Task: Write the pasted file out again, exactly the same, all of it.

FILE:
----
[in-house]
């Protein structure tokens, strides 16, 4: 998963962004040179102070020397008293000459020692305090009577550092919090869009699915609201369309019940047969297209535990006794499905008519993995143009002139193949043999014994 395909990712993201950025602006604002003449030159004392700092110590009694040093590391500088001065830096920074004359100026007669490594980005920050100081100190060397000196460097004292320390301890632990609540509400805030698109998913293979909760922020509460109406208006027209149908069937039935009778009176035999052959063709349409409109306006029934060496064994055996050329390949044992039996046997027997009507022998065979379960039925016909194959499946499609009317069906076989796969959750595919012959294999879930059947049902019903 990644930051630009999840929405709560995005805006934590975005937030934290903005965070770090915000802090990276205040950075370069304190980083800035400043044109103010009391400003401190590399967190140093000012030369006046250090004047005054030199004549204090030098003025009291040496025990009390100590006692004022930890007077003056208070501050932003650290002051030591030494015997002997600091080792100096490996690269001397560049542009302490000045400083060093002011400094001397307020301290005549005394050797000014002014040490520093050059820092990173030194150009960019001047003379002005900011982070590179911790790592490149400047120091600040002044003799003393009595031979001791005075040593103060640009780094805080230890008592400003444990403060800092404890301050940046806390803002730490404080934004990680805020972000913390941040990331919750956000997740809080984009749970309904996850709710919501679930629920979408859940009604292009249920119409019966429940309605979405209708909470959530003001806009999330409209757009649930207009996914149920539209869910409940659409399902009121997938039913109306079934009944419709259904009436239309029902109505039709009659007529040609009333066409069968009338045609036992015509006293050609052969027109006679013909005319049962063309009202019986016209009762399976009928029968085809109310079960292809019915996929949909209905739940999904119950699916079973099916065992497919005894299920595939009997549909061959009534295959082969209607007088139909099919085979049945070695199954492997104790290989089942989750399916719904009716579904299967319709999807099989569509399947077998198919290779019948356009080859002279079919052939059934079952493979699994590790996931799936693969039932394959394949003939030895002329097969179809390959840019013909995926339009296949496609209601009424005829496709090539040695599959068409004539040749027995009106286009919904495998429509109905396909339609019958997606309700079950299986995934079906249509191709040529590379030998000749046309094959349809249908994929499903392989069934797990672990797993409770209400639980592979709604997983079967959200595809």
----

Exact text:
[in-house]
């Protein structure tokens, strides 16, 4: 998963962004040179102070020397008293000459020692305090009577550092919090869009699915609201369309019940047969297209535990006794499905008519993995143009002139193949043999014994 395909990712993201950025602006604002003449030159004392700092110590009694040093590391500088001065830096920074004359100026007669490594980005920050100081100190060397000196460097004292320390301890632990609540509400805030698109998913293979909760922020509460109406208006027209149908069937039935009778009176035999052959063709349409409109306006029934060496064994055996050329390949044992039996046997027997009507022998065979379960039925016909194959499946499609009317069906076989796969959750595919012959294999879930059947049902019903 990644930051630009999840929405709560995005805006934590975005937030934290903005965070770090915000802090990276205040950075370069304190980083800035400043044109103010009391400003401190590399967190140093000012030369006046250090004047005054030199004549204090030098003025009291040496025990009390100590006692004022930890007077003056208070501050932003650290002051030591030494015997002997600091080792100096490996690269001397560049542009302490000045400083060093002011400094001397307020301290005549005394050797000014002014040490520093050059820092990173030194150009960019001047003379002005900011982070590179911790790592490149400047120091600040002044003799003393009595031979001791005075040593103060640009780094805080230890008592400003444990403060800092404890301050940046806390803002730490404080934004990680805020972000913390941040990331919750956000997740809080984009749970309904996850709710919501679930629920979408859940009604292009249920119409019966429940309605979405209708909470959530003001806009999330409209757009649930207009996914149920539209869910409940659409399902009121997938039913109306079934009944419709259904009436239309029902109505039709009659007529040609009333066409069968009338045609036992015509006293050609052969027109006679013909005319049962063309009202019986016209009762399976009928029968085809109310079960292809019915996929949909209905739940999904119950699916079973099916065992497919005894299920595939009997549909061959009534295959082969209607007088139909099919085979049945070695199954492997104790290989089942989750399916719904009716579904299967319709999807099989569509399947077998198919290779019948356009080859002279079919052939059934079952493979699994590790996931799936693969039932394959394949003939030895002329097969179809390959840019013909995926339009296949496609209601009424005829496709090539040695599959068409004539040749027995009106286009919904495998429509109905396909339609019958997606309700079950299986995934079906249509191709040529590379030998000749046309094959349809249908994929499903392989069934797990672990797993409770209400639980592979709604997983079967959200595809």